The Theatines belonged to an order founded in the XVIth century with the aim of restoring respect and admiration for the Roman Catholic Church by adopting an austere lifestyle and by fighting the teachings of Martin Luther; Pietro Carafa, one of the founding members of the order became pope in 1555 with the name of Paul IV; in 1582 the order was bequeathed a palace which included a small church by Costanza Piccolomini d'Aragona, Duchess of Amalfi, with the obligation of building a large church dedicated to St. Andrew, the patron saint of Amalfi; in 1591 the first stone of the new church was laid; in 1608 Cardinal Alessandro Peretti, nephew of Pope Sixtus V commissioned Carlo Maderno the completion of the church with the erection of the second largest dome of Rome.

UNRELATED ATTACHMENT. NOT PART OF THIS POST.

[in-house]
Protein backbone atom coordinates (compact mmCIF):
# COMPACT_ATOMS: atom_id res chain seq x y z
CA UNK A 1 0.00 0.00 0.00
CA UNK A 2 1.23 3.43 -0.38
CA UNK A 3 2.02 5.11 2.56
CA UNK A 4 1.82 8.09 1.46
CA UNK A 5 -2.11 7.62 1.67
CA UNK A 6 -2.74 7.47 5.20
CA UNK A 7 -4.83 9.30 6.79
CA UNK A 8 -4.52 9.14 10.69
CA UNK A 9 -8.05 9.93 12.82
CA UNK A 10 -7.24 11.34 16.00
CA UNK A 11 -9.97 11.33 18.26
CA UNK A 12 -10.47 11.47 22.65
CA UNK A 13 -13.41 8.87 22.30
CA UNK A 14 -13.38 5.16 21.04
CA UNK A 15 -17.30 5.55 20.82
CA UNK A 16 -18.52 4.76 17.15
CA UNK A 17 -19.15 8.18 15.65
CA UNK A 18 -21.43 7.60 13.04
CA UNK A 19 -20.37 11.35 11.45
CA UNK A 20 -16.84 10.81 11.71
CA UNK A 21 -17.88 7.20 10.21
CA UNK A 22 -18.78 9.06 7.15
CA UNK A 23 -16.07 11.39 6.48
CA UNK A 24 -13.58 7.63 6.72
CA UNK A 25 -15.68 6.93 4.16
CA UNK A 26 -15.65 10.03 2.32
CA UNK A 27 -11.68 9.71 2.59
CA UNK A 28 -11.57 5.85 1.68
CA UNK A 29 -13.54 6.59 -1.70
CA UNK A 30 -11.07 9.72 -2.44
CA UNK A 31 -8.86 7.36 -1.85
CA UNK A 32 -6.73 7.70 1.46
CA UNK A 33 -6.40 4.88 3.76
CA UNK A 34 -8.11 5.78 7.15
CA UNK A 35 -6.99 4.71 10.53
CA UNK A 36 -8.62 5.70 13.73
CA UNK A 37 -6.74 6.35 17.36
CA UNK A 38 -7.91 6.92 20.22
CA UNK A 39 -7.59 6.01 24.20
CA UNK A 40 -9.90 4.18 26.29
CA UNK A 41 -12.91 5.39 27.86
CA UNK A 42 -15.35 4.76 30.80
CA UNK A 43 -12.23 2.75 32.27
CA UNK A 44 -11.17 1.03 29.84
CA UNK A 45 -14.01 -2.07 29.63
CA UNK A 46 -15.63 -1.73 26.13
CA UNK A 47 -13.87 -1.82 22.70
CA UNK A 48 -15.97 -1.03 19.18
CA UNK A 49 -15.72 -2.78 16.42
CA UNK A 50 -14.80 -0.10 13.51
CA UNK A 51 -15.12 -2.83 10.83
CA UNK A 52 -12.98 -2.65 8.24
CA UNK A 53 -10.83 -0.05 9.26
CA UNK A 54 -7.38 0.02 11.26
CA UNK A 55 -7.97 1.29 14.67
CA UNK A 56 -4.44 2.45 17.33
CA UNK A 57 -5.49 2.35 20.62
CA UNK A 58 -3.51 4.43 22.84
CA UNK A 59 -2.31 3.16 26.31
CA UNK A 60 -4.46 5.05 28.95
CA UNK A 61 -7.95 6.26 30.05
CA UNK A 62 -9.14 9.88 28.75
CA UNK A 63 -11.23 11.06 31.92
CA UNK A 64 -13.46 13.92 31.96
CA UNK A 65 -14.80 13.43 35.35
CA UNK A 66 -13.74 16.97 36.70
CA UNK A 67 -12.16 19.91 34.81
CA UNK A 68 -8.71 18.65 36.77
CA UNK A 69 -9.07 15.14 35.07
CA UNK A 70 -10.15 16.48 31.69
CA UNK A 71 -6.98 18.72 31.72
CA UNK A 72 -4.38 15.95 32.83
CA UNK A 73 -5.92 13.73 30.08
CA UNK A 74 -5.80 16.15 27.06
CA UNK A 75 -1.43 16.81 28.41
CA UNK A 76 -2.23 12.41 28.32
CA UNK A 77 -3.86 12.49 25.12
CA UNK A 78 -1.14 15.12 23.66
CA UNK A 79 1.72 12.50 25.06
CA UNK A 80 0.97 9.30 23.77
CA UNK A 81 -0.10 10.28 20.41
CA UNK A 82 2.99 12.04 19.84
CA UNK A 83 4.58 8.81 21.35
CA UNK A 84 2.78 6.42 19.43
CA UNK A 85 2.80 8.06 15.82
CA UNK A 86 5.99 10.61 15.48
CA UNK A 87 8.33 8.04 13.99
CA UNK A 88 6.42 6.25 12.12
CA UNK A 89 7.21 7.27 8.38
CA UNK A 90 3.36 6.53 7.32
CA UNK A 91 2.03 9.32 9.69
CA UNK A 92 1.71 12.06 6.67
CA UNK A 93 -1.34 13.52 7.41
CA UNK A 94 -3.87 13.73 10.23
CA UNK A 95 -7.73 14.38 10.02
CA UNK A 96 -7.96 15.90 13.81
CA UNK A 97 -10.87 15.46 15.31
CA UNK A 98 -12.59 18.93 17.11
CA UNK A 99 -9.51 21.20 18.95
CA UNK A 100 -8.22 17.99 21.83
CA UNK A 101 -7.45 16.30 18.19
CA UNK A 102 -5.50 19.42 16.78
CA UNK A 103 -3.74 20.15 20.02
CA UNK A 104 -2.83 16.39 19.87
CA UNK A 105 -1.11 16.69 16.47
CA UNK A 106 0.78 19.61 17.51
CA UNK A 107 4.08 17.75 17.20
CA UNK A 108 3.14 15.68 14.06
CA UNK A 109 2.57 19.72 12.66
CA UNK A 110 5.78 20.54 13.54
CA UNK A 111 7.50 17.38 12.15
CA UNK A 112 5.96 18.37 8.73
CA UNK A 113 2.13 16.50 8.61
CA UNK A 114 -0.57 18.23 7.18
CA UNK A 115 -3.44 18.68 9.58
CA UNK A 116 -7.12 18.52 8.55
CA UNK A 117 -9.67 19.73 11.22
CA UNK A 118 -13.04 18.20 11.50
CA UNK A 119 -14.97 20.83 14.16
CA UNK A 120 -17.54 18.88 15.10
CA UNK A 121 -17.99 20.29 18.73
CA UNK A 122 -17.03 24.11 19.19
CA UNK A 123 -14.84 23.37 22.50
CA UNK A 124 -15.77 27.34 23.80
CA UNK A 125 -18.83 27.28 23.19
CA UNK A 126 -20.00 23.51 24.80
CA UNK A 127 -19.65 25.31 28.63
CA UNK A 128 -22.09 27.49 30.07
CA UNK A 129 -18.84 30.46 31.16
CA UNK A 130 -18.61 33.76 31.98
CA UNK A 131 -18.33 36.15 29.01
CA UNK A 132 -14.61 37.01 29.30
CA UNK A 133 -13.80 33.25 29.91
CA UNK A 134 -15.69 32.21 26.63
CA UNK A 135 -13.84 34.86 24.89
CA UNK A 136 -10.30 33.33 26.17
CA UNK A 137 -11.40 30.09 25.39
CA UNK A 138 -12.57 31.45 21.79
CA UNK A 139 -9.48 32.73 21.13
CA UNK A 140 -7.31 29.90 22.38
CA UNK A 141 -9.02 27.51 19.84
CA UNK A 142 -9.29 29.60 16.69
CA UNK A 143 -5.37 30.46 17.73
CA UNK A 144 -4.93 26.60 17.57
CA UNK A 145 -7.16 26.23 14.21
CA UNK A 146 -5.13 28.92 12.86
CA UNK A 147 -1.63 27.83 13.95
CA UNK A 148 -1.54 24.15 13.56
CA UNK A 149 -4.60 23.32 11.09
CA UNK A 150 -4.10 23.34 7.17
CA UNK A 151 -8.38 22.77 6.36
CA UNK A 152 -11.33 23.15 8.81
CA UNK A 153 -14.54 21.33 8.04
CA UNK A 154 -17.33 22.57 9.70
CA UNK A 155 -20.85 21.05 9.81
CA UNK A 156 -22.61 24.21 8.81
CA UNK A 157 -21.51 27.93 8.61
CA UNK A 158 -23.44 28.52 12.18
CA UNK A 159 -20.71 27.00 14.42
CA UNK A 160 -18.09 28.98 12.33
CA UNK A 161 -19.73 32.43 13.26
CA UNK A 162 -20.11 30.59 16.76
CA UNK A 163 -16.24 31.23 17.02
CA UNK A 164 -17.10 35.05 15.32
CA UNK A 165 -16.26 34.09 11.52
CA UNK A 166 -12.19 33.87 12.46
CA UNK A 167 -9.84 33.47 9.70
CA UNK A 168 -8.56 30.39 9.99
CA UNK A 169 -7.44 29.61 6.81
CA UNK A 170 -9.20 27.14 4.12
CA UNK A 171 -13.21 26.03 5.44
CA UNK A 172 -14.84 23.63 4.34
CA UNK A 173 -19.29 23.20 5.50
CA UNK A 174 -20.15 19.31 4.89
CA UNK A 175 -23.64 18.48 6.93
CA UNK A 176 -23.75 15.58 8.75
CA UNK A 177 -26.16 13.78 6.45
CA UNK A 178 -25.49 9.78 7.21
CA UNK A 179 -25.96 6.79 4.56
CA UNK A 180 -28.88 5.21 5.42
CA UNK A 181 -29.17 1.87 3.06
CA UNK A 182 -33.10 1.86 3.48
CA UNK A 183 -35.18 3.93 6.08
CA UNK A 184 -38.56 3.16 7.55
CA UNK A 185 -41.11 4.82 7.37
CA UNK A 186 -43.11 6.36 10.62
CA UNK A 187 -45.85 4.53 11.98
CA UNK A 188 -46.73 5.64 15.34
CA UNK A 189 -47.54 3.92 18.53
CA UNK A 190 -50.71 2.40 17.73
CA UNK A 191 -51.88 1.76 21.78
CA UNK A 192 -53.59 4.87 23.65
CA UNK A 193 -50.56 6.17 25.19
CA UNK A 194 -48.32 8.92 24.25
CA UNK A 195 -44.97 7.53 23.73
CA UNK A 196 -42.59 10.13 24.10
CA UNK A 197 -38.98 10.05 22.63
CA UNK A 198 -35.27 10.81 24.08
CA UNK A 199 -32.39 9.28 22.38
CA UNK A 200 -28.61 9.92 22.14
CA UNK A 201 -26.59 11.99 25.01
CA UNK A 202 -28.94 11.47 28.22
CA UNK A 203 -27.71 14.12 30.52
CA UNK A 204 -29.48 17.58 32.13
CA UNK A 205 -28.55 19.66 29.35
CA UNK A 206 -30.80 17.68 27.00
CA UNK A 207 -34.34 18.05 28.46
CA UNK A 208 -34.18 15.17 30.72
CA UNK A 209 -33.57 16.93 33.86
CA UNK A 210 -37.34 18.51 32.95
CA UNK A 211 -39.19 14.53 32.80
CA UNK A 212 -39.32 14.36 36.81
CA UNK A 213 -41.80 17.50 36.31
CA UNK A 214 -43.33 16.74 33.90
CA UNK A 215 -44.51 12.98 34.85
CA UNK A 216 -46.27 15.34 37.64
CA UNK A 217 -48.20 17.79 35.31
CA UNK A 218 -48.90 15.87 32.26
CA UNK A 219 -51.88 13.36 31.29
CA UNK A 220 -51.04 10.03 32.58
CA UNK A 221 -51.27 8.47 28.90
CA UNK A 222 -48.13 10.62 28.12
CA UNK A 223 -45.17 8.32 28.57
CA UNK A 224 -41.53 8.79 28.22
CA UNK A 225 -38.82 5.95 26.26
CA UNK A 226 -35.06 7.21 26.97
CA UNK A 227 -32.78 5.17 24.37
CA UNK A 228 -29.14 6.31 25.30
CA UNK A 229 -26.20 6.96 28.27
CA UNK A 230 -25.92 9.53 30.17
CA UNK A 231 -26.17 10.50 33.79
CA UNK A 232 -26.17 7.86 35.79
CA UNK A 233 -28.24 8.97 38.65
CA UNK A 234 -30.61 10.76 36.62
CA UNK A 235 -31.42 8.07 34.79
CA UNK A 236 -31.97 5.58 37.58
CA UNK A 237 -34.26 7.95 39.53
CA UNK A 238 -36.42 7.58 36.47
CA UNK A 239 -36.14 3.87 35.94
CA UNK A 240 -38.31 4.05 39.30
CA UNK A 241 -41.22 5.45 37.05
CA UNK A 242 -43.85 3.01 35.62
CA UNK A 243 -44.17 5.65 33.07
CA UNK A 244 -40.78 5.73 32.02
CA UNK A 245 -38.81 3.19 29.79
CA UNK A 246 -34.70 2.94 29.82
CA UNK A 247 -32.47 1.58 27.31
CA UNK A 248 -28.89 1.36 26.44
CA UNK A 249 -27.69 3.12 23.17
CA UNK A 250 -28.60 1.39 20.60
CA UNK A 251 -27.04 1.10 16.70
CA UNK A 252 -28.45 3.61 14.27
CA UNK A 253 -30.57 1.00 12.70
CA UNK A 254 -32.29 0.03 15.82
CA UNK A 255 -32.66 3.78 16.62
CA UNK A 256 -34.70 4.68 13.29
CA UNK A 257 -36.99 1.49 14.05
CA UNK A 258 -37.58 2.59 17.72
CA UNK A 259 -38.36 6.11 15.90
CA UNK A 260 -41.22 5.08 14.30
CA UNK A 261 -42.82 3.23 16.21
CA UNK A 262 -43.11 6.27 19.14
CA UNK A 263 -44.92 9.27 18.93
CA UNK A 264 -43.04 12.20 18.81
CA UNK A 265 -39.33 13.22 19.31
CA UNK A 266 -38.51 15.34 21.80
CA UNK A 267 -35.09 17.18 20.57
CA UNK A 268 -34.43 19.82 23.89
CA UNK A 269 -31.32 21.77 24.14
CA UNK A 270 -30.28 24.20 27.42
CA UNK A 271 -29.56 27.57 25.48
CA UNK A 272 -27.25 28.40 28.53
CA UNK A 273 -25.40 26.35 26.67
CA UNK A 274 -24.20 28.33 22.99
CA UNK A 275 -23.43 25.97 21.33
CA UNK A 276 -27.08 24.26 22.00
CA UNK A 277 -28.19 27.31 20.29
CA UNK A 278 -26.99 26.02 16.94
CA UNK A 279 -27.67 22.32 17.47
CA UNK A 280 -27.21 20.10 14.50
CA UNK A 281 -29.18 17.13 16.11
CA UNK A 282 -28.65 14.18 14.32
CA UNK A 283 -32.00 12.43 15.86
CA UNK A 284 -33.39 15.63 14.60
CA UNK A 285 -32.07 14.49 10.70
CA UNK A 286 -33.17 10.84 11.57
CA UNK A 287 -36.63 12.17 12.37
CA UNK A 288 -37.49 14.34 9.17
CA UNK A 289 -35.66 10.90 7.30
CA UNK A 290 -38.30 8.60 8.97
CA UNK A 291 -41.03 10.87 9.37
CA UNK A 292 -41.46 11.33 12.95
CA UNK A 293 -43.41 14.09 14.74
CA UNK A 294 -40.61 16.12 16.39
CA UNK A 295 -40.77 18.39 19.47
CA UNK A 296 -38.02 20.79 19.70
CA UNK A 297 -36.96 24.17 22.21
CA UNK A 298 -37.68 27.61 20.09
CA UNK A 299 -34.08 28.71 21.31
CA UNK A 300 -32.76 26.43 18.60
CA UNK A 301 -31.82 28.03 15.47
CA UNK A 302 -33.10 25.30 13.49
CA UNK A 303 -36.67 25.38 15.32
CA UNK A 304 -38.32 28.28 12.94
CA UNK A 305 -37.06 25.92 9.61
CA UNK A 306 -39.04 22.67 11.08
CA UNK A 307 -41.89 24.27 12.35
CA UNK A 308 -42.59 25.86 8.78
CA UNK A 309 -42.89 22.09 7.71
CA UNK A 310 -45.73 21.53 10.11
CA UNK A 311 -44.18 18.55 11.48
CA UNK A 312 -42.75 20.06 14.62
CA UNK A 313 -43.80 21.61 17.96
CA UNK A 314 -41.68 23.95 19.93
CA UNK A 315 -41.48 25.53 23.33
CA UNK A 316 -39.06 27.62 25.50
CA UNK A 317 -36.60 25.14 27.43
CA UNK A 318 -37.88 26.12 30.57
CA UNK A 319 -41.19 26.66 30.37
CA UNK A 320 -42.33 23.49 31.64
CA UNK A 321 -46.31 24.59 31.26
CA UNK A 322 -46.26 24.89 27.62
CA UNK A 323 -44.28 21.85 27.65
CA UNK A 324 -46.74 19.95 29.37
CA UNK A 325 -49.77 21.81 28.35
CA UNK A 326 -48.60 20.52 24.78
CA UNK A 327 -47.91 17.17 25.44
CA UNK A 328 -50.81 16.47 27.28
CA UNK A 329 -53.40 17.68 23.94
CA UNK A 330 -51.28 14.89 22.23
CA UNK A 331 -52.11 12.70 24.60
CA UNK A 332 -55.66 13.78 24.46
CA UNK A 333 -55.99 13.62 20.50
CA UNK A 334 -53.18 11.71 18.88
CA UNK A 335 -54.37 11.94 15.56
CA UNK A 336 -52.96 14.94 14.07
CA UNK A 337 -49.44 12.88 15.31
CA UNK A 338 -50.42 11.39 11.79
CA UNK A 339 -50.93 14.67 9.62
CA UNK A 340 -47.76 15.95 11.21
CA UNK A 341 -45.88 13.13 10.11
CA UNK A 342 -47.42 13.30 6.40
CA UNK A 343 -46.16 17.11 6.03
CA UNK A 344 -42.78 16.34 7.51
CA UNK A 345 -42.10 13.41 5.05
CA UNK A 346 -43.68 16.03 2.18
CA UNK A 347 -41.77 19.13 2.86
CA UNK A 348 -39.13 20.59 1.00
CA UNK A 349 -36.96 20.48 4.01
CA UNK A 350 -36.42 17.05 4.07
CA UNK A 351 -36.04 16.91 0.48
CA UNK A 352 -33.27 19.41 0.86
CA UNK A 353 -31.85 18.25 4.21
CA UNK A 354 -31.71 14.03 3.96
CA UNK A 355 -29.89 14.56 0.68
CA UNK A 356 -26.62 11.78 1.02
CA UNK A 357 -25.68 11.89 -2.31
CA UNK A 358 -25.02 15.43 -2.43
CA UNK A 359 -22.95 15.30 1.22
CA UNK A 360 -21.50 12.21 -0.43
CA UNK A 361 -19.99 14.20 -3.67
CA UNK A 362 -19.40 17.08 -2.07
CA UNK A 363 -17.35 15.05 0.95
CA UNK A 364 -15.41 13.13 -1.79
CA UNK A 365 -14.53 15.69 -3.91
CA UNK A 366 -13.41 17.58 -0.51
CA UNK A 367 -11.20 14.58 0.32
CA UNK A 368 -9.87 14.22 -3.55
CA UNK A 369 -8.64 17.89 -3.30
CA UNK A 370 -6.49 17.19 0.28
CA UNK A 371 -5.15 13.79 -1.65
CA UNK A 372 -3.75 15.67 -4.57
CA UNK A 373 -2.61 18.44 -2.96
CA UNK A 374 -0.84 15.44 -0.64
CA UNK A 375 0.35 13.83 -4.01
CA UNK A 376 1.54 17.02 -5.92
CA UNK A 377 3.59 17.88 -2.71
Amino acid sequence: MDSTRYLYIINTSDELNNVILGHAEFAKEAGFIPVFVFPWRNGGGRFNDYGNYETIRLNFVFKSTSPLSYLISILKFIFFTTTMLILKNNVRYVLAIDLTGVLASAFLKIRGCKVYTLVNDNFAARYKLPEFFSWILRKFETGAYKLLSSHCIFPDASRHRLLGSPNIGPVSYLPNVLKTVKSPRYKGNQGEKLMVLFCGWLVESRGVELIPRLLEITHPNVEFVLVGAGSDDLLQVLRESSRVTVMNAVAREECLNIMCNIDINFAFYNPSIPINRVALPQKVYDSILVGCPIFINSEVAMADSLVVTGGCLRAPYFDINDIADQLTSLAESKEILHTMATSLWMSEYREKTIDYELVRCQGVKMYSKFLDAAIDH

The dome was completed in 1622; Maderno designed a fašade similar to that of S. Susanna, but his project was not entirely followed by Carlo Rainaldi who completed the church at the request of Francesco, another Cardinal Peretti, during the pontificate of Pope Alexander VII.
The church is called della Valle because it is located near Palazzo Valle; the first act of Tosca, a popular opera by Giacomo Puccini, is set in a chapel of the church (the second act takes place in Palazzo Farnese and the third one in Castel Sant' Angelo).
Rainaldi decided to replace the volutes designed by Maderno to link the lower section of the fašade to the upper one with two statues of angels; when the first statue was placed on the fašade it was so criticized that Ercole Ferrata, its sculptor, refused to work on the other one.